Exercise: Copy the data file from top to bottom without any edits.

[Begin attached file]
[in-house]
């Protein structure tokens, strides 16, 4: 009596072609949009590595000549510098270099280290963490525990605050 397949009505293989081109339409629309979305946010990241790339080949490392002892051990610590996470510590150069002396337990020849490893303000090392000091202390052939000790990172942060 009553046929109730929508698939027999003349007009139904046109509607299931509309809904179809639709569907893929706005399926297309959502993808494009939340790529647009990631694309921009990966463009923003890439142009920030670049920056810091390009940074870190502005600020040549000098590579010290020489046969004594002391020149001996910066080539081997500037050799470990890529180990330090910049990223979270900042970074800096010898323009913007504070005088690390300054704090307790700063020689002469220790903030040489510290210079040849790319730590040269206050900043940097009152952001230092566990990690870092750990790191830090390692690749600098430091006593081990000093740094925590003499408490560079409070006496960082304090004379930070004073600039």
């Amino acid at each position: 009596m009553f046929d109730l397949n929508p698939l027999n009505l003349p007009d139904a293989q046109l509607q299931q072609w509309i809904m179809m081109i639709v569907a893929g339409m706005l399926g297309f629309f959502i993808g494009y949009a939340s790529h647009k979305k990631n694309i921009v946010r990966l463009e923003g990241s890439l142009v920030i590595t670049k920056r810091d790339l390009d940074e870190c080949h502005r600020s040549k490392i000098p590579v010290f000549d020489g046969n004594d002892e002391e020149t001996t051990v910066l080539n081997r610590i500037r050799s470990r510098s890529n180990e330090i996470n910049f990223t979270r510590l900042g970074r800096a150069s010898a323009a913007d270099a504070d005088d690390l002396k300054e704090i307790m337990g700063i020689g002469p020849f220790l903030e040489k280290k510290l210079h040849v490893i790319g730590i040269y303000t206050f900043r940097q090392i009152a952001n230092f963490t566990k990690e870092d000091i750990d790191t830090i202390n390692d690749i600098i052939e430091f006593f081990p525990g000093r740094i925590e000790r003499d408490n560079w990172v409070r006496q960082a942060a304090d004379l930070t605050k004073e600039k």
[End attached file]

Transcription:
[in-house]
């Protein structure tokens, strides 16, 4: 009596072609949009590595000549510098270099280290963490525990605050 397949009505293989081109339409629309979305946010990241790339080949490392002892051990610590996470510590150069002396337990020849490893303000090392000091202390052939000790990172942060 009553046929109730929508698939027999003349007009139904046109509607299931509309809904179809639709569907893929706005399926297309959502993808494009939340790529647009990631694309921009990966463009923003890439142009920030670049920056810091390009940074870190502005600020040549000098590579010290020489046969004594002391020149001996910066080539081997500037050799470990890529180990330090910049990223979270900042970074800096010898323009913007504070005088690390300054704090307790700063020689002469220790903030040489510290210079040849790319730590040269206050900043940097009152952001230092566990990690870092750990790191830090390692690749600098430091006593081990000093740094925590003499408490560079409070006496960082304090004379930070004073600039």
């Amino acid at each position: 009596m009553f046929d109730l397949n929508p698939l027999n009505l003349p007009d139904a293989q046109l509607q299931q072609w509309i809904m179809m081109i639709v569907a893929g339409m706005l399926g297309f629309f959502i993808g494009y949009a939340s790529h647009k979305k990631n694309i921009v946010r990966l463009e923003g990241s890439l142009v920030i590595t670049k920056r810091d790339l390009d940074e870190c080949h502005r600020s040549k490392i000098p590579v010290f000549d020489g046969n004594d002892e002391e020149t001996t051990v910066l080539n081997r610590i500037r050799s470990r510098s890529n180990e330090i996470n910049f990223t979270r510590l900042g970074r800096a150069s010898a323009a913007d270099a504070d005088d690390l002396k300054e704090i307790m337990g700063i020689g002469p020849f220790l903030e040489k280290k510290l210079h040849v490893i790319g730590i040269y303000t206050f900043r940097q090392i009152a952001n230092f963490t566990k990690e870092d000091i750990d790191t830090i202390n390692d690749i600098i052939e430091f006593f081990p525990g000093r740094i925590e000790r003499d408490n560079w990172v409070r006496q960082a942060a304090d004379l930070t605050k004073e600039k």